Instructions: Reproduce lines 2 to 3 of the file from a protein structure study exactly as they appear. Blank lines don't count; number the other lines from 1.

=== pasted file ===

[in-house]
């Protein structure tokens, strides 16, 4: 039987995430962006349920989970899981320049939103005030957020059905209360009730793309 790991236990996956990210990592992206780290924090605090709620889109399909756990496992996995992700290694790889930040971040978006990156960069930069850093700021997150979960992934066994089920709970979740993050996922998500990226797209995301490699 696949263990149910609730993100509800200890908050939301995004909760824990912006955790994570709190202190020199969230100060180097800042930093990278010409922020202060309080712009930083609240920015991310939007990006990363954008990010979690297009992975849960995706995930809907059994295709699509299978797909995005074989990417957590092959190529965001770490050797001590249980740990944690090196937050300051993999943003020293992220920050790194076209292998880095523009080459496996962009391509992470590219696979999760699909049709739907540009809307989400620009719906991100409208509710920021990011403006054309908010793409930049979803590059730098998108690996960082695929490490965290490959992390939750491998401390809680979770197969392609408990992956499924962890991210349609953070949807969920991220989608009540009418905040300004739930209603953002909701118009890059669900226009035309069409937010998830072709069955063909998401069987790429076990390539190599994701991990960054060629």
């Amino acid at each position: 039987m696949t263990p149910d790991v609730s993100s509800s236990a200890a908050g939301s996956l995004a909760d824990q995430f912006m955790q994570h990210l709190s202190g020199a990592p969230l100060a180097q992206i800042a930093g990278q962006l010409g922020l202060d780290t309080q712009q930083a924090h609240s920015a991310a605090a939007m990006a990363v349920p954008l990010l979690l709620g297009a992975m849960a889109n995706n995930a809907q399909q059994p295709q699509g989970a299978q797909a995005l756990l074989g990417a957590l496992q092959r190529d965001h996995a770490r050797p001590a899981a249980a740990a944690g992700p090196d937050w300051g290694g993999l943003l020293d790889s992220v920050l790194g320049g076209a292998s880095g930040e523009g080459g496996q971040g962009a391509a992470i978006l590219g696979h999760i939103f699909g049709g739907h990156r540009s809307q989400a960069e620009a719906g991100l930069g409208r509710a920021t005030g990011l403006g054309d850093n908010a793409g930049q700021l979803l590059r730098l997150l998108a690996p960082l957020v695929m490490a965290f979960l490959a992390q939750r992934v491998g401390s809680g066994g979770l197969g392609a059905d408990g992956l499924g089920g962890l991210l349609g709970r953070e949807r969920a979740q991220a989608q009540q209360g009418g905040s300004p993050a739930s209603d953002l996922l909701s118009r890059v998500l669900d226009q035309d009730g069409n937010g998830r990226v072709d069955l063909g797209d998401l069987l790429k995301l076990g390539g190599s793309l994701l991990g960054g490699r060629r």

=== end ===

């Protein structure tokens, strides 16, 4: 039987995430962006349920989970899981320049939103005030957020059905209360009730793309 790991236990996956990210990592992206780290924090605090709620889109399909756990496992996995992700290694790889930040971040978006990156960069930069850093700021997150979960992934066994089920709970979740993050996922998500990226797209995301490699 696949263990149910609730993100509800200890908050939301995004909760824990912006955790994570709190202190020199969230100060180097800042930093990278010409922020202060309080712009930083609240920015991310939007990006990363954008990010979690297009992975849960995706995930809907059994295709699509299978797909995005074989990417957590092959190529965001770490050797001590249980740990944690090196937050300051993999943003020293992220920050790194076209292998880095523009080459496996962009391509992470590219696979999760699909049709739907540009809307989400620009719906991100409208509710920021990011403006054309908010793409930049979803590059730098998108690996960082695929490490965290490959992390939750491998401390809680979770197969392609408990992956499924962890991210349609953070949807969920991220989608009540009418905040300004739930209603953002909701118009890059669900226009035309069409937010998830072709069955063909998401069987790429076990390539190599994701991990960054060629």
């Amino acid at each position: 039987m696949t263990p149910d790991v609730s993100s509800s236990a200890a908050g939301s996956l995004a909760d824990q995430f912006m955790q994570h990210l709190s202190g020199a990592p969230l100060a180097q992206i800042a930093g990278q962006l010409g922020l202060d780290t309080q712009q930083a924090h609240s920015a991310a605090a939007m990006a990363v349920p954008l990010l979690l709620g297009a992975m849960a889109n995706n995930a809907q399909q059994p295709q699509g989970a299978q797909a995005l756990l074989g990417a957590l496992q092959r190529d965001h996995a770490r050797p001590a899981a249980a740990a944690g992700p090196d937050w300051g290694g993999l943003l020293d790889s992220v920050l790194g320049g076209a292998s880095g930040e523009g080459g496996q971040g962009a391509a992470i978006l590219g696979h999760i939103f699909g049709g739907h990156r540009s809307q989400a960069e620009a719906g991100l930069g409208r509710a920021t005030g990011l403006g054309d850093n908010a793409g930049q700021l979803l590059r730098l997150l998108a690996p960082l957020v695929m490490a965290f979960l490959a992390q939750r992934v491998g401390s809680g066994g979770l197969g392609a059905d408990g992956l499924g089920g962890l991210l349609g709970r953070e949807r969920a979740q991220a989608q009540q209360g009418g905040s300004p993050a739930s209603d953002l996922l909701s118009r890059v998500l669900d226009q035309d009730g069409n937010g998830r990226v072709d069955l063909g797209d998401l069987l790429k995301l076990g390539g190599s793309l994701l991990g960054g490699r060629r």